The day broke with clear skies as we checked out of the Fairmont Banff Springs and boarded a bus to the rail station for our return trip aboard the Rocky Mountaineer. The first leg would take us from Banff to Kamloops, where we would make an overnight stay. The second and final leg would terminate in Vancouver. read more…
Late morning, we drove from the Fairmont Jasper Park Lodge to the Fairmont Chateau Lake Louise, a beautiful three-hour drive through Jasper National Park into Banff National Park. We were less than a mile from the Jasper lodge when I spotted something black out of the corner of my eye. Bear! David slowed down and pulled to the shoulder of the road. In a lush meadow, which sat about thirty feet below the highway, a lone black bear was foraging. He paid us no mind, busy searching for something to eat. We snapped photos, until six vehicles joined us. I was pleased to see that no one attempted to approach the bear. In fact, everyone spoke in low tones as to not spook him.
At the hotel check-in counter, there seemed to be a problem with our room reservation, so I waited in the lounge area with our roller bags while a guest service employee went to find the hotel manager. Soon thereafter, David waved me over to the registration desk. The manager informed us that since we had “suffered an issue” with the hotel in Vancouver and had booked exclusively with the Fairmont chain on our Canadian trip, they wanted to upgrade our room. David told him that the Fairmont had already done so in Whistler and there was really no need to upgrade us again. But he insisted.
Our impressive two-level accommodation was the Belvedere Suite on the top floor of the hotel, with over a thousand square feet and two private covered balconies—one overlooked the grounds and the other the lake. The spiral staircase in the penthouse suite led to a secluded bedroom, and the luxurious bath with glass walls opened to stunning views of Lake Louise and the Victoria Glacier.
After we settled into our room, we strolled the trails around the hotel and the lake. It pays to do your research before you go, I reminded myself, as I was quite surprised to see Lake Louise covered in ice in May. I learned much later that many visitors plan their trip in early June when the Rocky Mountain lakes thaw—the best time to snap pictures of the turquoise water. The striking blue-green color, also seen in New Zealand’s lakes, comes from silt-like rock flour carried into the lake by ice and snowmelt from the surrounding glaciers. The minute particles of silt become suspended in the water, refracting blue and green wavelengths of light.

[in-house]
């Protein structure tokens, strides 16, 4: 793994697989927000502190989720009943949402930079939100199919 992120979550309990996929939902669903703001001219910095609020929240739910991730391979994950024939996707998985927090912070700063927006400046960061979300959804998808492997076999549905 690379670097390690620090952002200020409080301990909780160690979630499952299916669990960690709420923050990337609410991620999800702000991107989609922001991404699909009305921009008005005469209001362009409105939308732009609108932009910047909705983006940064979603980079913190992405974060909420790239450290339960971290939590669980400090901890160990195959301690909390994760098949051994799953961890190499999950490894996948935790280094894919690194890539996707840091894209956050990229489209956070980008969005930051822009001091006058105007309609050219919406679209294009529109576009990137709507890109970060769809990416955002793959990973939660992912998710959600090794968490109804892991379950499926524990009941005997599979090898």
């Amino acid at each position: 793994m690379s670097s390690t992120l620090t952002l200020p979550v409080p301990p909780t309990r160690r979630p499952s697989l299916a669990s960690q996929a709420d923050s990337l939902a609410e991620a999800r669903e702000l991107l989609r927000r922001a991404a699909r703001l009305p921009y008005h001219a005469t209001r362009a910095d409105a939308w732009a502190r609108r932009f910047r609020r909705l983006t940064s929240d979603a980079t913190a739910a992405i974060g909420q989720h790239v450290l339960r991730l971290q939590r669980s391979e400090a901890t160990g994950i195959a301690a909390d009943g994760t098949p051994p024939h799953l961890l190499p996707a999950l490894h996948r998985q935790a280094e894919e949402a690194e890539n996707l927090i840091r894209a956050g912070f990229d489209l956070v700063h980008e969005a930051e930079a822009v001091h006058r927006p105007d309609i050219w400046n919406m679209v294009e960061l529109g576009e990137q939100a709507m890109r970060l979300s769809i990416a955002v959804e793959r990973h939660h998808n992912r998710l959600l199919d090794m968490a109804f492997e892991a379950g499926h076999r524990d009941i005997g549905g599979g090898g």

Every year, the lake’s thawing is a highly anticipated event with many Fairmont Chateau employees participating in a lake-thawing lottery. Each employee places a small bet and picks a day and time, a.m. or p.m., when he or she thinks the lake will clear of ice. Depending upon the weather patterns, Lake Louise has cleared as early as May 30 and as late as June 17.
For dinner, we ate fondue at Walliser Stube in our hotel and watched the day slip into night over Lake Louise.
For years, a train ride through the Canadian Rockies has been on our bucket list. What reignited this interest was a comment from Diane, who we met at the Hermitage in Aoraki/Mount Cook, New Zealand, in 2014. As I gazed out the windows of the Old Mountaineers’ Cafe, Diane said, “Do you find these mountain peaks impressive?” I replied that I certainly did. She shot back with “Have you seen your Rockies?” I said I had but only certain sections of the range. “The Rockies, now they are impressive,” she informed me.
Diane’s comment revived our desire to see this entire majestic mountain range. We would start with the Canadian Rockies and eventually make our way south. The Rocky Mountains stretch from British Columbia and Alberta, Canada, through Idaho, Montana, Wyoming, Colorado, and into northern New Mexico in the United States—for a total of three thousand miles. I’ve seen a portion of the Colorado Rockies, and I’m quite familiar with the southernmost range, which is the Sangre de Cristo Mountains in New Mexico.